During the course of my research of the Civil War-era house tucked in next to the Pioneer Village subdivision in Hannibal, I chatted with Sue Hart, who – as a life-long resident - has remarkable memories of the West Ely Road area.
She told me about the old Goodrich house, which was wedged into the triangular lot on the southwest corner of West Ely Road and Centerville Road.
Before the Civil War, that land and house were owned by William Robbins, farmer, riverboat pilot and Mrs. Goodrich’s father.
In a court transcript recorded in the fall of 1894 in Hannibal, Mr. Robbins described the location of his house: “ I have lived thirty-five years (since 1859) where I am now, in Miller township at the fork of the road between here and West Ely.”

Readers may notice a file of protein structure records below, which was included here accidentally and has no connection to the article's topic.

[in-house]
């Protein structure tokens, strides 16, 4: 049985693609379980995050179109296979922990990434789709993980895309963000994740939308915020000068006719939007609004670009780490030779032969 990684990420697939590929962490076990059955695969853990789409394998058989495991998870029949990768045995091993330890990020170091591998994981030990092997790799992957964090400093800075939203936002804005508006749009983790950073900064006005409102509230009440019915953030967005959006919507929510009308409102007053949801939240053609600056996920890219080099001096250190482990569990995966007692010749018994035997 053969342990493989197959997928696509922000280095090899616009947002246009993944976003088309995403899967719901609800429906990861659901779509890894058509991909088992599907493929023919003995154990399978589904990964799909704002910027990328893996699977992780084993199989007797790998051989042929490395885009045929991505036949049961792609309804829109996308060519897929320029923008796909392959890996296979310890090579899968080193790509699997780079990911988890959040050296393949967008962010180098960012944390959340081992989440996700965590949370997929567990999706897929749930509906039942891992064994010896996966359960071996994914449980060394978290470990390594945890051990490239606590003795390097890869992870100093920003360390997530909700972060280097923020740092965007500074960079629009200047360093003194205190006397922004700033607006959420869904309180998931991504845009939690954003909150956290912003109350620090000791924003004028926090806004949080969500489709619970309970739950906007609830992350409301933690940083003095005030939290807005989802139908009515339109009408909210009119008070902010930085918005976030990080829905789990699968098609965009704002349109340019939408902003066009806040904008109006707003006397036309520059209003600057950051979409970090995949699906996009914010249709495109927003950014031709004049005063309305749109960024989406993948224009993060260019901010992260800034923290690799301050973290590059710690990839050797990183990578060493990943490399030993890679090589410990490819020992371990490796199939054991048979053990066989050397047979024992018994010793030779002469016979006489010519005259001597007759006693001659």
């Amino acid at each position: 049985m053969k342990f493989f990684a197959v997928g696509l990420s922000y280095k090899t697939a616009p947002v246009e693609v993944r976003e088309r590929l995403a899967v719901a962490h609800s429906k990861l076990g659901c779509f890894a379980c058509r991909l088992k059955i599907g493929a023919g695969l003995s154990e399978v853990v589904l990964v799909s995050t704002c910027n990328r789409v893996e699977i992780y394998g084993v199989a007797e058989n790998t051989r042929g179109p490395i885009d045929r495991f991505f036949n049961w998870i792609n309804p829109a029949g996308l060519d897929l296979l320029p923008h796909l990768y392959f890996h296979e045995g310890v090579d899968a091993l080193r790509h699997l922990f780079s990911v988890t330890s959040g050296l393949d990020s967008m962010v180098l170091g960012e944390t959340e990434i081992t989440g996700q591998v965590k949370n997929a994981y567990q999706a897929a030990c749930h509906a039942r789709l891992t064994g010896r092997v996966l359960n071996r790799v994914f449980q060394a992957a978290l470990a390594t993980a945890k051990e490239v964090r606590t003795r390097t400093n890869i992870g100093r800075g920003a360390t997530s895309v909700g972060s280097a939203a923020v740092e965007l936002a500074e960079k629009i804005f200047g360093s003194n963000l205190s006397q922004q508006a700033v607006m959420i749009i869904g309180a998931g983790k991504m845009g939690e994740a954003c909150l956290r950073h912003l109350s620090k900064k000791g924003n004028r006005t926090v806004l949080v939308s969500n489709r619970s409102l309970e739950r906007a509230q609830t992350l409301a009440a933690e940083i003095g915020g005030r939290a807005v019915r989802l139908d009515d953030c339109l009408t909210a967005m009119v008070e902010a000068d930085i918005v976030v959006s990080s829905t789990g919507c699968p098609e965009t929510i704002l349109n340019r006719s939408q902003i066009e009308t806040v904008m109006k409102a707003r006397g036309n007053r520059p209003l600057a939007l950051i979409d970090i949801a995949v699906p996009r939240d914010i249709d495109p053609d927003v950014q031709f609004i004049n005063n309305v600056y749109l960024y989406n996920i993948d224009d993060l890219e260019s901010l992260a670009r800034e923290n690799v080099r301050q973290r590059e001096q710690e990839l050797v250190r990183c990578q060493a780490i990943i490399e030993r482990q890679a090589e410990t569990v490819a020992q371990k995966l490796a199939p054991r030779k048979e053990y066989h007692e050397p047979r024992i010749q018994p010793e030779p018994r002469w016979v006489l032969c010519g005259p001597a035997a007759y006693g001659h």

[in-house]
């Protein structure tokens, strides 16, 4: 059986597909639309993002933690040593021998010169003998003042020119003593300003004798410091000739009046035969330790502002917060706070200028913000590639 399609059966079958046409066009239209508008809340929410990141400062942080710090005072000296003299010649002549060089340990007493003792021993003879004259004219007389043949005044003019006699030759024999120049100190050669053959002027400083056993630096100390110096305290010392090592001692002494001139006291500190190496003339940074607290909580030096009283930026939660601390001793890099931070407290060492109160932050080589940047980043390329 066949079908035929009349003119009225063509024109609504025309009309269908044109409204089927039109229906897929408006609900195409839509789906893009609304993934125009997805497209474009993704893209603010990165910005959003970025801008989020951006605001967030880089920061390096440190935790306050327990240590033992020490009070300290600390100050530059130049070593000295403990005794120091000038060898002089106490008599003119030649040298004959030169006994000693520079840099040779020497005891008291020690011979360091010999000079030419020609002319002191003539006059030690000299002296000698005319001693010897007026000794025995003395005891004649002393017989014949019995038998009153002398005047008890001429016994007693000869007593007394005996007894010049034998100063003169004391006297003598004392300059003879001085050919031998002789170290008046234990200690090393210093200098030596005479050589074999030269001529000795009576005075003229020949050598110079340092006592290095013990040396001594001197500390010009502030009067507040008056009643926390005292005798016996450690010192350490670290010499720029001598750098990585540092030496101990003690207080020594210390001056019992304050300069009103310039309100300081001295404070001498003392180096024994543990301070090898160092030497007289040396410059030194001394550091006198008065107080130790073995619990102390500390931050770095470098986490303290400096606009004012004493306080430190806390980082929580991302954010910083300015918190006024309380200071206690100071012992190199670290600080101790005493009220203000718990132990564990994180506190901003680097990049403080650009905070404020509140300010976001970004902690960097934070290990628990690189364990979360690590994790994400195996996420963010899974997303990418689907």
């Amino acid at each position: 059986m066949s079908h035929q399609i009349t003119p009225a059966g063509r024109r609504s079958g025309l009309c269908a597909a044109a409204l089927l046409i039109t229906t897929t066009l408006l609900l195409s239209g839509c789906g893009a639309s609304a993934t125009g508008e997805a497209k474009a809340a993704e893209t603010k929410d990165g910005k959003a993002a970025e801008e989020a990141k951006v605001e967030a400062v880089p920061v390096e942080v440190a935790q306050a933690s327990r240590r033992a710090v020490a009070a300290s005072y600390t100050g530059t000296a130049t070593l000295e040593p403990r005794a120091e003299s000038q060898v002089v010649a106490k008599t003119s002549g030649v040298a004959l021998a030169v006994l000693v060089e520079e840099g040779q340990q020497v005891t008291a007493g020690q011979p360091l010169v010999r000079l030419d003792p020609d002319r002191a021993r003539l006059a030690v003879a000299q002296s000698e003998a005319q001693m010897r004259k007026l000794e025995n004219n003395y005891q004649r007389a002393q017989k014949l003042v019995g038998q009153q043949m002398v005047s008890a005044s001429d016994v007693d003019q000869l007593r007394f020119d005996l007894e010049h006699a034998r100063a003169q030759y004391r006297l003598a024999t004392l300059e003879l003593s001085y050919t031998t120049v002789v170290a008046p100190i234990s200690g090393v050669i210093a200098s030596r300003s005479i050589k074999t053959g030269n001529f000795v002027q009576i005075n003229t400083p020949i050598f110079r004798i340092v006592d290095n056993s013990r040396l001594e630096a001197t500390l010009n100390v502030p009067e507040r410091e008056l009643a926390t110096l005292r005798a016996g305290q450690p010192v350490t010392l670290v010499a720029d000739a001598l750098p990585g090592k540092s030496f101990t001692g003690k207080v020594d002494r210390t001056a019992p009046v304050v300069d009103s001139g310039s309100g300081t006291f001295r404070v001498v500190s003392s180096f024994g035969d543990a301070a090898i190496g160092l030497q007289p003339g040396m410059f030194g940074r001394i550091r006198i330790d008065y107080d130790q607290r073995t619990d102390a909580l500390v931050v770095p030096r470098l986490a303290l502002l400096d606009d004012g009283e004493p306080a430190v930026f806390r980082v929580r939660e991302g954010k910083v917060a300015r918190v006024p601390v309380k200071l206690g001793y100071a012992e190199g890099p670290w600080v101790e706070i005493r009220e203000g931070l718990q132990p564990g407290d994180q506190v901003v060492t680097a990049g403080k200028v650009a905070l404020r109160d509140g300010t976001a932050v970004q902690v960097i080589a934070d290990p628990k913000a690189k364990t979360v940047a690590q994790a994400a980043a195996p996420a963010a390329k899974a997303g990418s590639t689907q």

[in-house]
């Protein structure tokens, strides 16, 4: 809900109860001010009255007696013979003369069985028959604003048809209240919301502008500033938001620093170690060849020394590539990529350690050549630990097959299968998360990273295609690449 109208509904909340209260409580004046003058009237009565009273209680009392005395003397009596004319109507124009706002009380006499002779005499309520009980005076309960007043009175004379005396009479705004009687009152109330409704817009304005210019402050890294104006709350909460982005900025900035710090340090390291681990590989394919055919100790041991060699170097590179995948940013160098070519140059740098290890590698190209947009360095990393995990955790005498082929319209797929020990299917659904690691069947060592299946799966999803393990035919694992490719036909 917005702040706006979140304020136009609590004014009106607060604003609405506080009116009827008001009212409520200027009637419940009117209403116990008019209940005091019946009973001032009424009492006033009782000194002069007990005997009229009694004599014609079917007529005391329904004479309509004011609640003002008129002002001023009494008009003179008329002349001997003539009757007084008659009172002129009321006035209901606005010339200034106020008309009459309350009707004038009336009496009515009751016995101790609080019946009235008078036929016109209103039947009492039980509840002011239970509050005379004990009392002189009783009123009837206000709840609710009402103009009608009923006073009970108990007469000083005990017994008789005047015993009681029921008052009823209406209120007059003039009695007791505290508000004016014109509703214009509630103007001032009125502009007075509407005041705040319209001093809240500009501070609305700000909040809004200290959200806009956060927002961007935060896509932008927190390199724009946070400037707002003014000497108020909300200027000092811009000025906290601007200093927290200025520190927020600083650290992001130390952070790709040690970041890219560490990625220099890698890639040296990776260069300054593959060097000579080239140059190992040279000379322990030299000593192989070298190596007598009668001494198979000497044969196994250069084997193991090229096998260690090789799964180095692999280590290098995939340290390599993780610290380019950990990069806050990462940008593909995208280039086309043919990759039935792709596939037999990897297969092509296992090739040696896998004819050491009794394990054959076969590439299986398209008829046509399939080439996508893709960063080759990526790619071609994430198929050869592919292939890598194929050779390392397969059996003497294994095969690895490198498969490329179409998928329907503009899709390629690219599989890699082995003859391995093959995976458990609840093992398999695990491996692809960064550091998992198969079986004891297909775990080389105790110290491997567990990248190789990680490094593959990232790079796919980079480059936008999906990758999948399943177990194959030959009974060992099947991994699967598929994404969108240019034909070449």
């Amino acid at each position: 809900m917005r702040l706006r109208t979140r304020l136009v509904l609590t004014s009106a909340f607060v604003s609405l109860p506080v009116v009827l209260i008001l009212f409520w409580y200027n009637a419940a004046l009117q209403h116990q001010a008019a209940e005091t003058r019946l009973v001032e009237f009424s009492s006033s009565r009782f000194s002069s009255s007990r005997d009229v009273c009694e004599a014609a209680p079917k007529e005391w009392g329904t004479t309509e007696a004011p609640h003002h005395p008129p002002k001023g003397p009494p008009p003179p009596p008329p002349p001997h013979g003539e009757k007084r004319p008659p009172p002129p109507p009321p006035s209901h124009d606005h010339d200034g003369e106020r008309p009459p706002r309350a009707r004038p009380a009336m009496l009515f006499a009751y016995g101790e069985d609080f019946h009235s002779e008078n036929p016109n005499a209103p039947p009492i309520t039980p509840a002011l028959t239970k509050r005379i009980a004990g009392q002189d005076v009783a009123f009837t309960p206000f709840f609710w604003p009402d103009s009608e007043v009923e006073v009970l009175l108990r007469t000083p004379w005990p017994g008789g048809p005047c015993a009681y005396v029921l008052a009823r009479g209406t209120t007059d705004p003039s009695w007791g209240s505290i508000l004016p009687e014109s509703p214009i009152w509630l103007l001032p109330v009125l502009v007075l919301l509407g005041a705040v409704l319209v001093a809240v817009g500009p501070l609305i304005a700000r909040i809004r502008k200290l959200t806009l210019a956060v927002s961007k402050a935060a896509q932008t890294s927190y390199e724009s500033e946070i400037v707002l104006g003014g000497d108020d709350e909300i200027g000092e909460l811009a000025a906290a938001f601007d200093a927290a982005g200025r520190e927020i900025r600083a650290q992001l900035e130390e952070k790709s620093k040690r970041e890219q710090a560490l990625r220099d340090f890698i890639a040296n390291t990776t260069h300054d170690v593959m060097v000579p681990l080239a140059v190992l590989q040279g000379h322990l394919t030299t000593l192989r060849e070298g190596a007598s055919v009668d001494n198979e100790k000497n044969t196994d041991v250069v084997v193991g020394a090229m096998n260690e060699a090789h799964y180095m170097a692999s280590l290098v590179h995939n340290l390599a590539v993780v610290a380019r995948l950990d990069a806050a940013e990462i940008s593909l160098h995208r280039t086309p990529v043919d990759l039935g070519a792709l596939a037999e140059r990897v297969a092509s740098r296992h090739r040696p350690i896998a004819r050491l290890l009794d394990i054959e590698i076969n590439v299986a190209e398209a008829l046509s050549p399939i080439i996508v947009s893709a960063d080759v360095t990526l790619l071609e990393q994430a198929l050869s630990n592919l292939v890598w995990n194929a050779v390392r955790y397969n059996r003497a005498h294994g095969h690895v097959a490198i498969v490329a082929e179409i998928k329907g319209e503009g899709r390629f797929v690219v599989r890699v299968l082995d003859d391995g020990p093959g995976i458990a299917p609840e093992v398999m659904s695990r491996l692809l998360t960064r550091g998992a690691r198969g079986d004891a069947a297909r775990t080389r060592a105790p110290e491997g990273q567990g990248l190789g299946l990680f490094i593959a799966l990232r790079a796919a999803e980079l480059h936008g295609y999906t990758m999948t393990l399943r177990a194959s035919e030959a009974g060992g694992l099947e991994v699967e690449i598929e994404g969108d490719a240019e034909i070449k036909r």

It was a proud house in its day, but was allowed to deteriorate during the first half of the 20th Century. It was ultimately used as rental property.
Sue Hart remembers one family in particular who rented the house, which offered a cistern as the only source of drinking water.
“He was skinny and she was big. They had billy goats. One goat fell into the cistern. After they got it out, they kept drinking that cistern water.
“Some of the windows in the house were broken out, and the goats would jump through the windows into the house.”
The house was torn down a number of years ago, and was replaced in recent years by a modern duplex that faces Centerville Road.